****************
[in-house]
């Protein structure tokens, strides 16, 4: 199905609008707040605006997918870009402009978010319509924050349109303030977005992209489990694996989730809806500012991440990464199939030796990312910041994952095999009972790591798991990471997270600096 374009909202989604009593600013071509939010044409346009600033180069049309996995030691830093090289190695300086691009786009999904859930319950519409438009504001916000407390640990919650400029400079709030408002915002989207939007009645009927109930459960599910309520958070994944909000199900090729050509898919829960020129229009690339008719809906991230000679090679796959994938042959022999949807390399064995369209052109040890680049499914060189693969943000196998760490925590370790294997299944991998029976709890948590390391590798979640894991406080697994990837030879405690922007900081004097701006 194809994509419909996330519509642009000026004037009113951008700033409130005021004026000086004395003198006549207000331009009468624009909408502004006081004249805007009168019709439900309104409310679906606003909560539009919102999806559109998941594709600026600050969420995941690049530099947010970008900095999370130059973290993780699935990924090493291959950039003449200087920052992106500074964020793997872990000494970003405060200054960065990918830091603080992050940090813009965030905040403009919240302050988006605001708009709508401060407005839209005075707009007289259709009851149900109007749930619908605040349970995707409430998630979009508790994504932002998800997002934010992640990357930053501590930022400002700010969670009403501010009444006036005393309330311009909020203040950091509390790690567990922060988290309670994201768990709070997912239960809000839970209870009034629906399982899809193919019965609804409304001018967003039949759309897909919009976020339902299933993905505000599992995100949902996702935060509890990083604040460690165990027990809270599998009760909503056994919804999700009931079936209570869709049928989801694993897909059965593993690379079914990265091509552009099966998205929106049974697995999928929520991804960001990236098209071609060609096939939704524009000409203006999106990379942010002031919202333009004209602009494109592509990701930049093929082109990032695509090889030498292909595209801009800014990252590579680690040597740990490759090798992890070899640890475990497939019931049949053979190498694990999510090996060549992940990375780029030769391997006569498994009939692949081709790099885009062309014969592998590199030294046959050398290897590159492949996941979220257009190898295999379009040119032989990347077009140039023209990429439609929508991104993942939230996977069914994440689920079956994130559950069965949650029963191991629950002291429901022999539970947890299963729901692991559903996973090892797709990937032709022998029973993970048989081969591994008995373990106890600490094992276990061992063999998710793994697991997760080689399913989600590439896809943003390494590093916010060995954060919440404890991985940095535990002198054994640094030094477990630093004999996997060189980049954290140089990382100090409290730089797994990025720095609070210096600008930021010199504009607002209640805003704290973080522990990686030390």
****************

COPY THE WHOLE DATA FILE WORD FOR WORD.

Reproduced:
[in-house]
């Protein structure tokens, strides 16, 4: 199905609008707040605006997918870009402009978010319509924050349109303030977005992209489990694996989730809806500012991440990464199939030796990312910041994952095999009972790591798991990471997270600096 374009909202989604009593600013071509939010044409346009600033180069049309996995030691830093090289190695300086691009786009999904859930319950519409438009504001916000407390640990919650400029400079709030408002915002989207939007009645009927109930459960599910309520958070994944909000199900090729050509898919829960020129229009690339008719809906991230000679090679796959994938042959022999949807390399064995369209052109040890680049499914060189693969943000196998760490925590370790294997299944991998029976709890948590390391590798979640894991406080697994990837030879405690922007900081004097701006 194809994509419909996330519509642009000026004037009113951008700033409130005021004026000086004395003198006549207000331009009468624009909408502004006081004249805007009168019709439900309104409310679906606003909560539009919102999806559109998941594709600026600050969420995941690049530099947010970008900095999370130059973290993780699935990924090493291959950039003449200087920052992106500074964020793997872990000494970003405060200054960065990918830091603080992050940090813009965030905040403009919240302050988006605001708009709508401060407005839209005075707009007289259709009851149900109007749930619908605040349970995707409430998630979009508790994504932002998800997002934010992640990357930053501590930022400002700010969670009403501010009444006036005393309330311009909020203040950091509390790690567990922060988290309670994201768990709070997912239960809000839970209870009034629906399982899809193919019965609804409304001018967003039949759309897909919009976020339902299933993905505000599992995100949902996702935060509890990083604040460690165990027990809270599998009760909503056994919804999700009931079936209570869709049928989801694993897909059965593993690379079914990265091509552009099966998205929106049974697995999928929520991804960001990236098209071609060609096939939704524009000409203006999106990379942010002031919202333009004209602009494109592509990701930049093929082109990032695509090889030498292909595209801009800014990252590579680690040597740990490759090798992890070899640890475990497939019931049949053979190498694990999510090996060549992940990375780029030769391997006569498994009939692949081709790099885009062309014969592998590199030294046959050398290897590159492949996941979220257009190898295999379009040119032989990347077009140039023209990429439609929508991104993942939230996977069914994440689920079956994130559950069965949650029963191991629950002291429901022999539970947890299963729901692991559903996973090892797709990937032709022998029973993970048989081969591994008995373990106890600490094992276990061992063999998710793994697991997760080689399913989600590439896809943003390494590093916010060995954060919440404890991985940095535990002198054994640094030094477990630093004999996997060189980049954290140089990382100090409290730089797994990025720095609070210096600008930021010199504009607002209640805003704290973080522990990686030390």